Euro Weakens Against the Dollar as Investors Look Towards U.S. NFP

The euro U.S. dollar exchange rate sold off in the previous session as the U.S. Federal Reserve talked up three interest rate hikes this year in addition to investors wait for American jobs data to be revealed this afternoon. After briefly ticking higher to $1.1257 for the euro, the exchange rate ended the day close to its low of $1.1202 yesterday.

The mood for the euro has been a bit stagnant for most of the week. Eurozone inflation failed to move significantly higher, which weighed on EU interest rate expectations earlier in the week. However, investors found solace in stronger than expected data for the remainder of the week. Usually, one expects strong data to boost a currency, but on this occasion demand for the dollar is stronger than the euro, which is keeping the euro U.S. dollar exchange rate suppressed for the eurozone.

Will U.S. jobs data pave the way for more interest rate hikes?

U.S. Federal Reserve official John Williams boosted the dollar versus the euro, after Williams enthusiastically suggested Wednesday that three rate hikes could still be on the cards for 2017, if not four. Given the recent state of lacklustre data coming from America, these comments seem very optimistic. However, the dollar was more than happy to listen as it bounded higher. Attention will now turn to hard data this afternoon in the form of the non-farm payroll (NFP) jobs report. Strong figures could add substance to William’s words.

The NFP is a jobs report released on the first Friday of each month. It provides statistics on unemployment, payrolls and job growth. This is the most closely scrutinized of all the economic indicators because of the insight it provides on economic growth and inflation levels.

How does the non-farm payroll (NFP) affect the U.S. dollar?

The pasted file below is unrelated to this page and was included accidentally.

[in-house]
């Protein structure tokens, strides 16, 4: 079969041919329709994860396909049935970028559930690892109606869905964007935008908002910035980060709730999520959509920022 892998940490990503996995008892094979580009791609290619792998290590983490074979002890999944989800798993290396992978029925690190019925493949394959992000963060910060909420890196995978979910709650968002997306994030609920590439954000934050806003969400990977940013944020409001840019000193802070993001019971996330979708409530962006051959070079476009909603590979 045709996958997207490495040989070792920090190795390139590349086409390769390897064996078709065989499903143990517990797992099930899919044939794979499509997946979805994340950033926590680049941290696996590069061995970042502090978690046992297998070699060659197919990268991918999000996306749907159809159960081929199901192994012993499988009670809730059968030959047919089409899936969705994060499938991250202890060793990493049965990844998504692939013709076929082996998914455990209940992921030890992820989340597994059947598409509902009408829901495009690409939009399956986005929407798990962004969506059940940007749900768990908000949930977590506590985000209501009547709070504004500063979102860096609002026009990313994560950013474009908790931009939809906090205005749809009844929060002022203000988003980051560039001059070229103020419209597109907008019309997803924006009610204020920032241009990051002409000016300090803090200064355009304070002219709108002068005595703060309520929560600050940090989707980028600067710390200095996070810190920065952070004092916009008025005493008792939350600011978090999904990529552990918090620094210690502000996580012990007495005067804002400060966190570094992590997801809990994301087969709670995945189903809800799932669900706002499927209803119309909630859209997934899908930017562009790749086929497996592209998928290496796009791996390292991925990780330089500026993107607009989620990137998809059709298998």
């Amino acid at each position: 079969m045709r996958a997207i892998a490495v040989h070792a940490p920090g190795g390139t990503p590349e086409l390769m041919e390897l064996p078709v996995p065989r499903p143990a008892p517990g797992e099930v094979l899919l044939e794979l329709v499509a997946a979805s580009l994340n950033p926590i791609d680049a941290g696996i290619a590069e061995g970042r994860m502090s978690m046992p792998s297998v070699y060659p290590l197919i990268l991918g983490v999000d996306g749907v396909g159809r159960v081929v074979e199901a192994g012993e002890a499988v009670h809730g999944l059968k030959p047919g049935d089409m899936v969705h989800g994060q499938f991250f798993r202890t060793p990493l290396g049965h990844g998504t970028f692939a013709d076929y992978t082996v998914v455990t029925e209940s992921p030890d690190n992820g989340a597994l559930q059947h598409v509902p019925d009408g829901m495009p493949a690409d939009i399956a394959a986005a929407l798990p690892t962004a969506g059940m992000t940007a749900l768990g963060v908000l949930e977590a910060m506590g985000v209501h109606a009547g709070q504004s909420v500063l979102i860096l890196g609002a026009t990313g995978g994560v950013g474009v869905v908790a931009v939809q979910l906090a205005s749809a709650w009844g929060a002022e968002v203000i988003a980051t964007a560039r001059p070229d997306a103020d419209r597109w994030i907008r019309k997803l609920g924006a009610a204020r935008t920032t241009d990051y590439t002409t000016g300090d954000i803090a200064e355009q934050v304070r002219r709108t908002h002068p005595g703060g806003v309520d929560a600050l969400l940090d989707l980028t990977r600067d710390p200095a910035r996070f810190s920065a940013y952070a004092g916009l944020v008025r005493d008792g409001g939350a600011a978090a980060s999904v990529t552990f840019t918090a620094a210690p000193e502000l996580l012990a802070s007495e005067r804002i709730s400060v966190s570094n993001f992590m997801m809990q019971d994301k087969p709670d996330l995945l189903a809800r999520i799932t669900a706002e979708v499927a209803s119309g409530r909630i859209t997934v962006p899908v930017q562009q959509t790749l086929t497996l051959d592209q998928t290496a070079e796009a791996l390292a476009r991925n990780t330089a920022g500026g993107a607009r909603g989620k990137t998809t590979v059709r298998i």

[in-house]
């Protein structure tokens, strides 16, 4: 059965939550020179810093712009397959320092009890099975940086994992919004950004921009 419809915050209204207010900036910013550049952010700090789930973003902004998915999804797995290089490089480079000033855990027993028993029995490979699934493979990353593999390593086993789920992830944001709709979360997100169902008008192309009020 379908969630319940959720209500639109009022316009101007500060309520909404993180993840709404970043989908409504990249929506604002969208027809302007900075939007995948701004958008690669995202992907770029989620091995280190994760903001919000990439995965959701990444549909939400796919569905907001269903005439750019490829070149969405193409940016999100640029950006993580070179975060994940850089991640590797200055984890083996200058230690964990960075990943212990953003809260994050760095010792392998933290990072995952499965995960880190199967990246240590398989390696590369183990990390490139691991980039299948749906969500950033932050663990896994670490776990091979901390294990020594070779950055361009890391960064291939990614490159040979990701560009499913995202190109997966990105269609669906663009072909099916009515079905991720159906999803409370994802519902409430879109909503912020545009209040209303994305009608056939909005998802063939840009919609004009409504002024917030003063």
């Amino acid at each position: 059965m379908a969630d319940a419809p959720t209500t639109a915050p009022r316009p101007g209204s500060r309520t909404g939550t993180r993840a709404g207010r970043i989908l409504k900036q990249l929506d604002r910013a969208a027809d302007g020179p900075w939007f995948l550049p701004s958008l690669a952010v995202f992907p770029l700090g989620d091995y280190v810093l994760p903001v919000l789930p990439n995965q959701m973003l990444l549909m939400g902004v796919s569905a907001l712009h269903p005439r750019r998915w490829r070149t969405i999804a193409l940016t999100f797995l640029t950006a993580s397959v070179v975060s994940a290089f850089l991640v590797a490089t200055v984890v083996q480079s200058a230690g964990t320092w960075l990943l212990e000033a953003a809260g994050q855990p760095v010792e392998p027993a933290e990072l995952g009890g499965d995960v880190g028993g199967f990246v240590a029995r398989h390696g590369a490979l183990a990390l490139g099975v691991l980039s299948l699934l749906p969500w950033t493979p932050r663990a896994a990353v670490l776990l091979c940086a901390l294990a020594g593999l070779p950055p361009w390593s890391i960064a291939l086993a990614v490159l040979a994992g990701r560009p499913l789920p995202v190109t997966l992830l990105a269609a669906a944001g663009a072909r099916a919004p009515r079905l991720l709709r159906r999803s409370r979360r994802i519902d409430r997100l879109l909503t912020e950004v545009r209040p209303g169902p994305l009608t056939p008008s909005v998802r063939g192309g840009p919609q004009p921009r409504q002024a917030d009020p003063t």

It works like this, when there is low unemployment and high job creation, the demand for workers increases. As demand for workers goes up, wages for those workers also go up. Which means the workers are now taking home more money to spend on cars, houses or in the shops. As a result, demand for goods and services also increase, pushing the prices of the good and services higher. That’s also known as inflation. When inflation moves higher, central banks are more likely to raise interest rates, which then pushes the worth of the currency higher.

Today’s data is expected to show that 185,000 U.S. jobs were created in May. Not only that, but the data has been projected to show that unemployment will stay put at 4.4% andt hourly wages are due to stay steady at April’s level of 2.5%.

As with all releases of economic data, it’s the difference between the actual figure and the expected figure that could potentially move the currency. So, should the readings come in high than anticipated, one would expect interest rate expectation to shift higher, which could then boost the dollar. On the other hand, a weaker expectation of an interest rate increase could cause the dollar to drop in value.

Why do raised interest rates boost a currency’s value?
Interest rates are key to understanding exchange rate movements. Those who have large sums of money to invest want the highest return on their investments. Higher interest rate environments tend to offer higher yields. So, if the interest rate or at least the interest rate expectation of a country is relatively higher compared to another, then it attracts more foreign capital investment. Large corporations and investors need local currency to invest. So more local currency used then boosts the demand of that currency, pushing its value higher.

This publication is provided for general information purposes only and is not intended to cover every aspect of the topics with which it deals. It is not intended to amount to advice on which you should rely. You must obtain professional or specialist advice before taking, or refraining from, any action on the basis of the content in this publication. The information in this publication does not constitute legal, tax or other professional advice from TransferWise Inc., Currency Live or its affiliates. Prior results do not guarantee a similar outcome. We make no representations, warranties or guarantees, whether express or implied, that the content in the publication is accurate, complete or up to date. Consult our risk warning page for more details.

This article was initially published on from the same author. The content at Currency Live is the sole opinion of the authors and in no way reflects the views of TransferWise Inc.